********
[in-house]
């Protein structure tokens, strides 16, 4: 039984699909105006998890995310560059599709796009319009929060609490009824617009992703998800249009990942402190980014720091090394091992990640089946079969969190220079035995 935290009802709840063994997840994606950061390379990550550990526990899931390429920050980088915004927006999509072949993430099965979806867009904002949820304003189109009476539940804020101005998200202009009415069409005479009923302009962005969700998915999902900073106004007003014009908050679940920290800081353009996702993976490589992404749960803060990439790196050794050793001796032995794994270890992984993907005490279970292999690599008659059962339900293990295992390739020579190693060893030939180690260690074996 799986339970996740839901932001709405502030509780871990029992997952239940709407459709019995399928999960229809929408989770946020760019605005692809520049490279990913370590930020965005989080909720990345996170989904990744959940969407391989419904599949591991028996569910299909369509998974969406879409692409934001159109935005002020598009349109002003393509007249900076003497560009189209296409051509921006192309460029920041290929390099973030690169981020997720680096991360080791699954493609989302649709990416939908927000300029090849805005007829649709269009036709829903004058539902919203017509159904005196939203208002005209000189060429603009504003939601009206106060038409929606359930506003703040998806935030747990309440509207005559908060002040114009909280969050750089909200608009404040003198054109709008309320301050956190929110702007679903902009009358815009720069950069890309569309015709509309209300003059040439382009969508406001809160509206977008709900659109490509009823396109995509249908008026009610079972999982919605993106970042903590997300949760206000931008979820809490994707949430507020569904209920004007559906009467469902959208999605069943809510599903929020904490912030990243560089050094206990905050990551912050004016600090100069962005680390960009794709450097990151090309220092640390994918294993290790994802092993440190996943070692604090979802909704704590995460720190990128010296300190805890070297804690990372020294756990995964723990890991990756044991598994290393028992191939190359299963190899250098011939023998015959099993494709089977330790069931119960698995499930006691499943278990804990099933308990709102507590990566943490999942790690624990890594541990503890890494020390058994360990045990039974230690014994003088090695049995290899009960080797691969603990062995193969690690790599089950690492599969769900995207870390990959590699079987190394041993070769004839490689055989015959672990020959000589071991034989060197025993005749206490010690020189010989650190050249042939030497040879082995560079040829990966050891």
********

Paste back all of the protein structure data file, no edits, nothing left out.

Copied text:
[in-house]
């Protein structure tokens, strides 16, 4: 039984699909105006998890995310560059599709796009319009929060609490009824617009992703998800249009990942402190980014720091090394091992990640089946079969969190220079035995 935290009802709840063994997840994606950061390379990550550990526990899931390429920050980088915004927006999509072949993430099965979806867009904002949820304003189109009476539940804020101005998200202009009415069409005479009923302009962005969700998915999902900073106004007003014009908050679940920290800081353009996702993976490589992404749960803060990439790196050794050793001796032995794994270890992984993907005490279970292999690599008659059962339900293990295992390739020579190693060893030939180690260690074996 799986339970996740839901932001709405502030509780871990029992997952239940709407459709019995399928999960229809929408989770946020760019605005692809520049490279990913370590930020965005989080909720990345996170989904990744959940969407391989419904599949591991028996569910299909369509998974969406879409692409934001159109935005002020598009349109002003393509007249900076003497560009189209296409051509921006192309460029920041290929390099973030690169981020997720680096991360080791699954493609989302649709990416939908927000300029090849805005007829649709269009036709829903004058539902919203017509159904005196939203208002005209000189060429603009504003939601009206106060038409929606359930506003703040998806935030747990309440509207005559908060002040114009909280969050750089909200608009404040003198054109709008309320301050956190929110702007679903902009009358815009720069950069890309569309015709509309209300003059040439382009969508406001809160509206977008709900659109490509009823396109995509249908008026009610079972999982919605993106970042903590997300949760206000931008979820809490994707949430507020569904209920004007559906009467469902959208999605069943809510599903929020904490912030990243560089050094206990905050990551912050004016600090100069962005680390960009794709450097990151090309220092640390994918294993290790994802092993440190996943070692604090979802909704704590995460720190990128010296300190805890070297804690990372020294756990995964723990890991990756044991598994290393028992191939190359299963190899250098011939023998015959099993494709089977330790069931119960698995499930006691499943278990804990099933308990709102507590990566943490999942790690624990890594541990503890890494020390058994360990045990039974230690014994003088090695049995290899009960080797691969603990062995193969690690790599089950690492599969769900995207870390990959590699079987190394041993070769004839490689055989015959672990020959000589071991034989060197025993005749206490010690020189010989650190050249042939030497040879082995560079040829990966050891």